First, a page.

As sea levels rise and ocean waters warm, species who depend on these ecosystems for food and shelter will suffer.  Likewise, people who depend on these ecosystems for food or income (such as fishing) will feel the negative impacts of climate change.  Additionally, the species and humans who live in coastal areas face the risk of rising sea levels overtaking their homes and habitats.  Here, we see the large exposure humans and animals have to the risk of ocean change.  Once this impact has been analyzed, we see how climate change affects the world here and now because both depend on the environment to survive.  Unless communities and humanity at large work to lessen human interaction (such as living) along delicate areas such as coast lines, then we are only increasing the probability of climate change.

Munich Re, one of the world’s largest reinsurance companies, uses risk management to work to prevent negative climate change, and they encourage others to do the same.  With insurance contracts all over the world, Munich Re understands how they are exposed to a large amount of the climate interruptions resulting from climate change.  Once Munich Re began to understand the magnitude of their exposure to the negative consequences of climate change, they established a program called RENT (Renewable Energy and New Technology) which works to develop – and insure- new energy technologies which do not rely on fossil fuels.  When new technologies or projects are created, those projects need insurance and warranty coverage in order for investors to manage the risk of a potential downfall; however, with limited loss data on these new technologies, insurance companies may hesitate to work with such technologies.  Nevertheless, Munich Re has taken an active role in working with energy companies to provide insurance and warranty coverage so that potential investors have a backing on their investments.  By providing such warranties and insurance options, Munich Re allows for energy companies -and investors- to create new technologies such as solar and wind energy.  In doing so, Munich Re has recognized their exposure to the negative consequences of climate change and has begun to work to lower the probability of a disaster by developing and investing in energy that would reduce carbon emissions and not deplete the earth’s finite source of fossil fuels.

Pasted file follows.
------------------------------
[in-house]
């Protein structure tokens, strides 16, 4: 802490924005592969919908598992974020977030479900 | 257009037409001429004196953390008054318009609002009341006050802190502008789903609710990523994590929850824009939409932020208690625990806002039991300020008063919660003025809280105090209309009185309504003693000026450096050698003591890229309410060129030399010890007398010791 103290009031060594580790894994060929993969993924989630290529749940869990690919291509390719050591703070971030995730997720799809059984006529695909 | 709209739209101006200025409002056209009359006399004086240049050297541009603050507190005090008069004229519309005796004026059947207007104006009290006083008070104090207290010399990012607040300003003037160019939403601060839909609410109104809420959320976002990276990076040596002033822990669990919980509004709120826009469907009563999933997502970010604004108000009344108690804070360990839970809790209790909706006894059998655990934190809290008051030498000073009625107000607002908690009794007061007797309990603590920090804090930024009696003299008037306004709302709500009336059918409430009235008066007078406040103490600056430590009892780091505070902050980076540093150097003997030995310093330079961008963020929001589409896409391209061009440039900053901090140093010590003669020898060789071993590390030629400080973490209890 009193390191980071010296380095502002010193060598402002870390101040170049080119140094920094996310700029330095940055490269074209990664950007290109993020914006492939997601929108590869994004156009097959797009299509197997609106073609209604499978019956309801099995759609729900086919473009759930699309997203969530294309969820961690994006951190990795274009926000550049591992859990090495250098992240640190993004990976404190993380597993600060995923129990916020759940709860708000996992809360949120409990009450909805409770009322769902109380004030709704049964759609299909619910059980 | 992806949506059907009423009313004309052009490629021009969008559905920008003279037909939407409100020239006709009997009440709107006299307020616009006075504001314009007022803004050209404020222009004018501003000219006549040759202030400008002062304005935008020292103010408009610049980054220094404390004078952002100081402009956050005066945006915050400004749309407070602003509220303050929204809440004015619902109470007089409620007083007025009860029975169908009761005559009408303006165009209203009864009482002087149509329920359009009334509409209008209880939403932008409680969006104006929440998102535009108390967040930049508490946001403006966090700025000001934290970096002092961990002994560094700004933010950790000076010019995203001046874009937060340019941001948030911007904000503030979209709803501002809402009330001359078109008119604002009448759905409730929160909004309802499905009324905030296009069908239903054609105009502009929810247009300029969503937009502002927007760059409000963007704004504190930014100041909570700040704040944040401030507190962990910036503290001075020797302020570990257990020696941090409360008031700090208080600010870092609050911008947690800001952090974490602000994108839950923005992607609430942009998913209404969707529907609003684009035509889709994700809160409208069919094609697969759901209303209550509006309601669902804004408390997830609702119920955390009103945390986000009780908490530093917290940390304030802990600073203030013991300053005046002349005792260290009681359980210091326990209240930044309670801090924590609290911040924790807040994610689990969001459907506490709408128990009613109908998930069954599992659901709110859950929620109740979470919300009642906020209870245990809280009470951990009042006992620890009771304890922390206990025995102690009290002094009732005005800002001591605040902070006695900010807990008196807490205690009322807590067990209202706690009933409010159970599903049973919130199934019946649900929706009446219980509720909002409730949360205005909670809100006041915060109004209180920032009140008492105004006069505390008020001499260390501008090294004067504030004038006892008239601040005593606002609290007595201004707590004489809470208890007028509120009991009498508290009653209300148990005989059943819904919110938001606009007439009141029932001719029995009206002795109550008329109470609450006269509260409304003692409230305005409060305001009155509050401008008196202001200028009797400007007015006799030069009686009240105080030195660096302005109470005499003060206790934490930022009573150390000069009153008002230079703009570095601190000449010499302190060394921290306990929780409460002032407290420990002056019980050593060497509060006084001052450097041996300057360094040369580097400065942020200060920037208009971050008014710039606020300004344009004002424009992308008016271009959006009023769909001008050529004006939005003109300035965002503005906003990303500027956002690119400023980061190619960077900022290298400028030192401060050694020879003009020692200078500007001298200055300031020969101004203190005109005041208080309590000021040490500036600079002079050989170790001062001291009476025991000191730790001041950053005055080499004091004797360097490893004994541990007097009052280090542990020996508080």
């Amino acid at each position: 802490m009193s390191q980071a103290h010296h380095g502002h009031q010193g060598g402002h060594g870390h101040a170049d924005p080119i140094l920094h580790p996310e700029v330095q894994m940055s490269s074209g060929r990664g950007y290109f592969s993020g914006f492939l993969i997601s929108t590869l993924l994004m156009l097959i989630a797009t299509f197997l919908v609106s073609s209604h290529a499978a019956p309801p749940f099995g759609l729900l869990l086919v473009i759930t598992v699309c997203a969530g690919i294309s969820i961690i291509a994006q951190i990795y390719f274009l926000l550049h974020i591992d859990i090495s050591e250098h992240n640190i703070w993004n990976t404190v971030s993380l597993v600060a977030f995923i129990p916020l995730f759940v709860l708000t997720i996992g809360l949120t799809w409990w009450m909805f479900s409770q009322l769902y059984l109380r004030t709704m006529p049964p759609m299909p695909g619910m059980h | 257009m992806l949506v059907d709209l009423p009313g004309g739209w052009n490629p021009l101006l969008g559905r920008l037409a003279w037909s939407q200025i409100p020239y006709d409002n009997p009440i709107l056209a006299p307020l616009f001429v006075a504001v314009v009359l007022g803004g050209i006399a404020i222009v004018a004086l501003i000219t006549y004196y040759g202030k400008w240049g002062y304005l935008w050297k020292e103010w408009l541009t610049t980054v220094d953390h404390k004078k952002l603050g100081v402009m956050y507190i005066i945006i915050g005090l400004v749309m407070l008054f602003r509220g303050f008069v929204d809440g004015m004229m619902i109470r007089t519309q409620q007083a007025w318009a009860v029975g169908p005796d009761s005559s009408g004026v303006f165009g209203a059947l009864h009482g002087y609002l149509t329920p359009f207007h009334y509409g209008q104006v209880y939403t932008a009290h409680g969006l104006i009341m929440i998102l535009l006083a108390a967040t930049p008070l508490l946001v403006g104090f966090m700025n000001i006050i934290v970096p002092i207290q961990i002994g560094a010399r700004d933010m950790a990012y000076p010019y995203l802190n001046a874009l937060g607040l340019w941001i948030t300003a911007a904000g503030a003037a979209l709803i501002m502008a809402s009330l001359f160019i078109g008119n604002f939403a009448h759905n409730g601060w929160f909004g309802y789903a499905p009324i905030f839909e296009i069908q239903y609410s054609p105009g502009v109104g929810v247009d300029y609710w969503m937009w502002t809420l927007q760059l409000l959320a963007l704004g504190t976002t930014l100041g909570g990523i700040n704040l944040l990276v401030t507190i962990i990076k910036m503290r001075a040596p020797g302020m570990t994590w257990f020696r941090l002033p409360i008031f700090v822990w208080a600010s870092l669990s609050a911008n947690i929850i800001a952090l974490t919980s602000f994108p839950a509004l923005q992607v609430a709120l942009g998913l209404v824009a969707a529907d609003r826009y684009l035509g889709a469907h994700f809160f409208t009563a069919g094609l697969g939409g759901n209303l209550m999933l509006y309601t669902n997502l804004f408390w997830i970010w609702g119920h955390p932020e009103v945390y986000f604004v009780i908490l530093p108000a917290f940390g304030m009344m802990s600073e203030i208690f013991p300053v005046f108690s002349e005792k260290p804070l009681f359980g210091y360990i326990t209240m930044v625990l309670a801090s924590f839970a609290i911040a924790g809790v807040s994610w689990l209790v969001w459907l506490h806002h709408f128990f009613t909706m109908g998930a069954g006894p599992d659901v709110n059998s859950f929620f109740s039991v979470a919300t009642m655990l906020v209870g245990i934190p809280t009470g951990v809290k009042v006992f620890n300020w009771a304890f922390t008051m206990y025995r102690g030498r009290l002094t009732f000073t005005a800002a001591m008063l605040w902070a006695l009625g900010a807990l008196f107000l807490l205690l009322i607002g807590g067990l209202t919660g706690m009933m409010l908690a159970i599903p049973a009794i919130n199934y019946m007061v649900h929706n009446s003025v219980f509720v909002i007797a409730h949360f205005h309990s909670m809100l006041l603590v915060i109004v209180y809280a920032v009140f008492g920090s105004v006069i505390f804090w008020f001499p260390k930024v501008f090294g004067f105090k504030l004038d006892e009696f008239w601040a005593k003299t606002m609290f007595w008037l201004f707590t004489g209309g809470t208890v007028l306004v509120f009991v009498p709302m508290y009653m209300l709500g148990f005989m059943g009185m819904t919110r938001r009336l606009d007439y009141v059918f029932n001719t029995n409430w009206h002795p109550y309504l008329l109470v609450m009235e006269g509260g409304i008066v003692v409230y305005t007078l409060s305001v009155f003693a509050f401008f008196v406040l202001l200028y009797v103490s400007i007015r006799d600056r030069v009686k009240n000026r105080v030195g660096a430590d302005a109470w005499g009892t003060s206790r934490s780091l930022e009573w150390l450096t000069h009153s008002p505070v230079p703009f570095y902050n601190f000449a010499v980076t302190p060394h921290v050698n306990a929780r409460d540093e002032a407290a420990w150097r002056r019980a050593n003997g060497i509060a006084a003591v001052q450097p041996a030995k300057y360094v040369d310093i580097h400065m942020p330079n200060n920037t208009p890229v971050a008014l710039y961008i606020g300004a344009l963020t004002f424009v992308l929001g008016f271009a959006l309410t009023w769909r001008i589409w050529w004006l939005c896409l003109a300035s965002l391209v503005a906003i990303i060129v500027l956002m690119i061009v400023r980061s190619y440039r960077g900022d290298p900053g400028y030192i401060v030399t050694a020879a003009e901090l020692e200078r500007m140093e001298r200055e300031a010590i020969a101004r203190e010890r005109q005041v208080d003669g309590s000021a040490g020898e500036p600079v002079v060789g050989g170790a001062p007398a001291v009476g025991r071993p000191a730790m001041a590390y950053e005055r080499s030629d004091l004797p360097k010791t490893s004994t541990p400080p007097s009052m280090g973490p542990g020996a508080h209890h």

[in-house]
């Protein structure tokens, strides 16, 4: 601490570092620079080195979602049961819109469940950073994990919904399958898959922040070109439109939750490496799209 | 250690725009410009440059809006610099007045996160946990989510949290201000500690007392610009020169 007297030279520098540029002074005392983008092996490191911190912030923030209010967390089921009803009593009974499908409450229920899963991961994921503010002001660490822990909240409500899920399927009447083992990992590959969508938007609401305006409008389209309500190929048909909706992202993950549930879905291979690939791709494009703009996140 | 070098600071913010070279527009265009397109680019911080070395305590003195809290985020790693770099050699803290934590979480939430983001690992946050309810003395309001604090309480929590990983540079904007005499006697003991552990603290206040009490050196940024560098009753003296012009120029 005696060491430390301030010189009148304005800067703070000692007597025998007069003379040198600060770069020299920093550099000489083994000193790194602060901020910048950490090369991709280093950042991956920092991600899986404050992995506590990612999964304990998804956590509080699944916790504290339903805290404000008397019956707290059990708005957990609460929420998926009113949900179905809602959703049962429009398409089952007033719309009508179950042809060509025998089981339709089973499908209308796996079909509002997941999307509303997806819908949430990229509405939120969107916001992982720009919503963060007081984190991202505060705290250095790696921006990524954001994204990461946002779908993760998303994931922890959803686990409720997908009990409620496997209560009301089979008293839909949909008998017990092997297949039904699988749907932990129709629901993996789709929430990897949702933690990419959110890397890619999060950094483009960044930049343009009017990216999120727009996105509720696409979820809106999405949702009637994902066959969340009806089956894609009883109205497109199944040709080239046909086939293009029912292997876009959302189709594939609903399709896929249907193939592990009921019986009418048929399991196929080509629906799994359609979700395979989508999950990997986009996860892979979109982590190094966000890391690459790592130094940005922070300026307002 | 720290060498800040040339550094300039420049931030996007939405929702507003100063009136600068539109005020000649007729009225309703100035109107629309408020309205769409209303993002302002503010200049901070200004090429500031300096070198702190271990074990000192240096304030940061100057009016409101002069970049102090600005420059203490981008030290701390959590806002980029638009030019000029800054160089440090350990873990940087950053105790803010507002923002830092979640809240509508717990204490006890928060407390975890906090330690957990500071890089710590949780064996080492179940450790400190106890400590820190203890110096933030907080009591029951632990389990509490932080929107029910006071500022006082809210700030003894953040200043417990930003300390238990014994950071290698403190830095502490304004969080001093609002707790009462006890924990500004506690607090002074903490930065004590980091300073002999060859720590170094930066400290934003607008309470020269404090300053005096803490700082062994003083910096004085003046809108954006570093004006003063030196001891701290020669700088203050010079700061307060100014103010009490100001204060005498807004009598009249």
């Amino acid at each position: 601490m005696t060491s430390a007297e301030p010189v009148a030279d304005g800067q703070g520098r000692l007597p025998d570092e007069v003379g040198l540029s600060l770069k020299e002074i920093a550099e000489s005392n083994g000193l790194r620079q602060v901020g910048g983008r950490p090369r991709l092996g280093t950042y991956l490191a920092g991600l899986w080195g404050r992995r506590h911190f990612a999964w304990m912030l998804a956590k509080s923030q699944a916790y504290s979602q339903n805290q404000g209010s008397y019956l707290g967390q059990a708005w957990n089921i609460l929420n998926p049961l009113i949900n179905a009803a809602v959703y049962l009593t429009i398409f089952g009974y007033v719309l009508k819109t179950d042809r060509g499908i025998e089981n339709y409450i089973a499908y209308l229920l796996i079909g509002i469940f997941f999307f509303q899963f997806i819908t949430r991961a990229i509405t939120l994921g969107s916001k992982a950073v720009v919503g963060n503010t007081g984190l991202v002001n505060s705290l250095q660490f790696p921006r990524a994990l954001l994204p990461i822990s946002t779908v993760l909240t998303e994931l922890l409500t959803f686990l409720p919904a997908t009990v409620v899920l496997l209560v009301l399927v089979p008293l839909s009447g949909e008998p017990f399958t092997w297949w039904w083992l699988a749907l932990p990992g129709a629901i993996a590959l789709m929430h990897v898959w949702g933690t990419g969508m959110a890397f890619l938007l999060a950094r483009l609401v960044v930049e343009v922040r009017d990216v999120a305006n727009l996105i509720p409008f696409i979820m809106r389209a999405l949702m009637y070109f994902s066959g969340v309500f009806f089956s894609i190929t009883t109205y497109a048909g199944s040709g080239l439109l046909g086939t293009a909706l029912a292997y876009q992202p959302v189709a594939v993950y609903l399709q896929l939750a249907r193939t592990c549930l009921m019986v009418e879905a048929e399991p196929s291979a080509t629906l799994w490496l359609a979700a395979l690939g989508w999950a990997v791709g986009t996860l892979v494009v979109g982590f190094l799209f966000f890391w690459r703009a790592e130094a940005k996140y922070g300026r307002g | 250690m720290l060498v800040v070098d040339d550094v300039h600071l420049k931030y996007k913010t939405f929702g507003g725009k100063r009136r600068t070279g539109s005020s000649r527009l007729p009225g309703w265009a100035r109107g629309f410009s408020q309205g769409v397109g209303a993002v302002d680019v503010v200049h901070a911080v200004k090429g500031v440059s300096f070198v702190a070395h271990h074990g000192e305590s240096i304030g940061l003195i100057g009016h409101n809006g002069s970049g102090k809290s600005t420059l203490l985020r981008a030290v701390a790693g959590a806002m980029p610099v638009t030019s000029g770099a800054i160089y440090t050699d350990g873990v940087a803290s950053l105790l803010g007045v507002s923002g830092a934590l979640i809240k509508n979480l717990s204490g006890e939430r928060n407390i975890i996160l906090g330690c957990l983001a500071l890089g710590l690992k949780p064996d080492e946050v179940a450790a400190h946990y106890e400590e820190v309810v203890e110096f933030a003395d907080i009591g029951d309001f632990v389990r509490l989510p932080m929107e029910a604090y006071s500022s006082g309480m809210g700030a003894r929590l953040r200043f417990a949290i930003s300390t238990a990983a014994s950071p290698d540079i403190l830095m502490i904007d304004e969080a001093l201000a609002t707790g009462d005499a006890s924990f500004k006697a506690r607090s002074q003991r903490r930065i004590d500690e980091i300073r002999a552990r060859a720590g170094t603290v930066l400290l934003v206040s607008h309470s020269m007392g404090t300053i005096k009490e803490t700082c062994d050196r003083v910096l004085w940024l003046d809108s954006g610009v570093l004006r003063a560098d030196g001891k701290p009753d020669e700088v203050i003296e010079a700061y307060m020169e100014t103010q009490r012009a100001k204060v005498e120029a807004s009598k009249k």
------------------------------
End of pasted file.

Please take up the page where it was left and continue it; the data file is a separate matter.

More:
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Ecotourism: Beneficial or Destructive to the Environment?

Shannon 1Ecotourism is a form of tourism that was developed to be mutually beneficial for the environment and the local people living in the area. There are many definitions of ecotourism but one of the most widely used definitions is “responsible travel to natural areas that conserves the environment and improves the well-being of local people”. Ecotourism destinations are built on five main principles: minimizing the environmental impact of tourism, building environmental and cultural awareness, providing direct financial benefits for conservation, providing financial benefits and empowerment for local people, and raising sensitivity to the host country’s cultural, political, social, and environmental climate. Ecotourism is a way for the local community to benefit financially for conserving their environment.

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Sustainable Branding

With natural resources running out, the environment going down the drain, and the younger generations demanding ethical, transparent, and environmentally respectable businesses, the time for businesses to start doing sustainable branding has already begun.  Not only should companies transition to a sustainable model because it is the morally and ethically right thing to do, but because there are profits to be had.[1]  While many companies have already started reimaging themselves as ethical, transparent, and environmentally conscious, there are many companies that have yet to get on the bandwagon.  Every competitive business that does not currently practice sustainable methods will have to change soon if they want to stay competitive in the quickly emerging ethics driven market.[2]  This is a hopeful sign that the future of consumerism and our capitalist society are heading in a better direction.